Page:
Who doesn’t love some drama? As 2022 draws to a close, the dust is settling on some truly wild controversies – whether it’s amp-design dilemmas causing cat-fights or music legends going toe-to-toe with each other, it’s time for Guitar.com’s top 10 pieces of guitar drama from 2022. Strap in – this might get nasty.
10. Paul Reed Smith vs Tonewood Sceptics
Well, his argument was a little more nuanced than that. But what he said to Rhett Shull and Zach Broyles on their Dipped In Tone podcast basically boiled down to: “of course the wood matters!”
There is an idea that, on an electric guitar, the only thing that matters is the pickup – everything else gets lost in the conversion between acoustic vibrations and electrical signal. Paul thinks that’s bunkum: “If the instrument doesn’t matter,” he said, “then a concert violinist would go up to a Neumann microphone and the violin would not matter at all. It’s his hands and the microphone that’s all that matters – that’s it, according to the internet! What a load of crap.”
Of course, it’s important to remember that this debate is never, ever going to be settled. Guitar tone is subjective – it’s down to the player, or, in this case, the person who stands to profit from your purchase of a flame-maple-topped PRS Custom 24.
9. The Rock And Roll Hall Of Fame vs Actual Rock Music
Like clockwork, the Rock And Roll Hall Of Fame reveals its nominees and provokes a slew of op-eds (including from yours truly) about what the words “rock and roll” in its name have come to represent, and how they’ve had to stretch – perhaps uncomfortably – to encompass Lionel Richie and Eminem.
Wait, Eminem? Yes, Eminem. He was inducted into the Hall this year, instead of, um, Rage Against The Machine, the MC5, and the New York Dolls, who were all snubbed. We’re not bitter, honest: it is genuinely reasonable for the Hall to broaden its genre-horizons and acknowledge rock and roll as an attitude rather than a sound. But if you do that, why on earth were A Tribe Called Quest, Fela Kuti and Kate Bush also snubbed?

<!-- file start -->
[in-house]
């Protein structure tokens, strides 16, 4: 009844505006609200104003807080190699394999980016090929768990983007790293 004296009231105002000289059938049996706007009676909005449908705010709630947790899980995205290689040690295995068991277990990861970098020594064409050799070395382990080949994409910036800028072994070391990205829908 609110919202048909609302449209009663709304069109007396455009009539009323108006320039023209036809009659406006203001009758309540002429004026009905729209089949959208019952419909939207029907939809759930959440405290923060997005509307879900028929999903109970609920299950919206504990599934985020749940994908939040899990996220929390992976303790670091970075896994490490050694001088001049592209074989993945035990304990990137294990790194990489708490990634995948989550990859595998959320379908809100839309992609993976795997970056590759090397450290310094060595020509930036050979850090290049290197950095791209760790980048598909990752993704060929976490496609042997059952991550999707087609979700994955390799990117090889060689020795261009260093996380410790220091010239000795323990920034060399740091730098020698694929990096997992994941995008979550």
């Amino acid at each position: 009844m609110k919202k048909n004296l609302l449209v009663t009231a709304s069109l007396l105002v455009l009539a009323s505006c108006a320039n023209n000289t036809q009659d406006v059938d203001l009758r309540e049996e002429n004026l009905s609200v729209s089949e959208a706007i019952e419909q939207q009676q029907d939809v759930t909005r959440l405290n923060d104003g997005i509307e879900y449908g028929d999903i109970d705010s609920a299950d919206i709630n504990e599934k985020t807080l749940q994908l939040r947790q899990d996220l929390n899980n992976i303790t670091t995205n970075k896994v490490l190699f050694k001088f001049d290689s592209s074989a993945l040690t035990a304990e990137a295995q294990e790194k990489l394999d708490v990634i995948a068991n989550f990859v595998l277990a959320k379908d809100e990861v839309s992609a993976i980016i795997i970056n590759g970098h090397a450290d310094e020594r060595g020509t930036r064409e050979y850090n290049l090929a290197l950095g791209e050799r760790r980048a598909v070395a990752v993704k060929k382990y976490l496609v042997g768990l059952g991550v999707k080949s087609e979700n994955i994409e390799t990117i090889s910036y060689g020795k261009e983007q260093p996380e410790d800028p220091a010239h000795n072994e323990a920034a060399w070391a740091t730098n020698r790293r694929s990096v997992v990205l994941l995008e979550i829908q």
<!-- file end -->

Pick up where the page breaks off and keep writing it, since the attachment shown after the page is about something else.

8. Joe Bonamassa vs Social Media
It’s perhaps unfair to categorise Joe Bonamassa’s brief departure from Instagram as ‘drama’ – needless conflict was, of course, one of the things JoBo said drove him off the thing. Regardless, it kicked off a ton of debate: should musicians bother with social media? Does seeing their posts bolster a listener’s enjoyment of their work, or just distract from the main event? The toxicity, the hate, the algorithmic nonsense, are they all worth it in the end? For Joe, the answer with Instagram was “no” – sort of. His account is still being run by his team, which is itself indicative of how necessary it is to have a social media presence these days. Whether you like it or not.
There’s no straight answer to the social media question – but it’s a discussion worth having. Social media can have a huge impact on anyone’s mental health, let alone an artist with a much bigger following than the average person. But for many, it’s just not practical to abandon it completely.
It is undeniably a good thing, however, that for most guitarists Instagram is the de-facto social media for sharing your playing and your pedalboard photography. Not because it’s a particularly great platform – but better Instagram than whatever the hell is going on at Twitter right now. (ed. note: remove if Twitter has collapsed by time of publication).
7. Neil Young vs Joe Rogan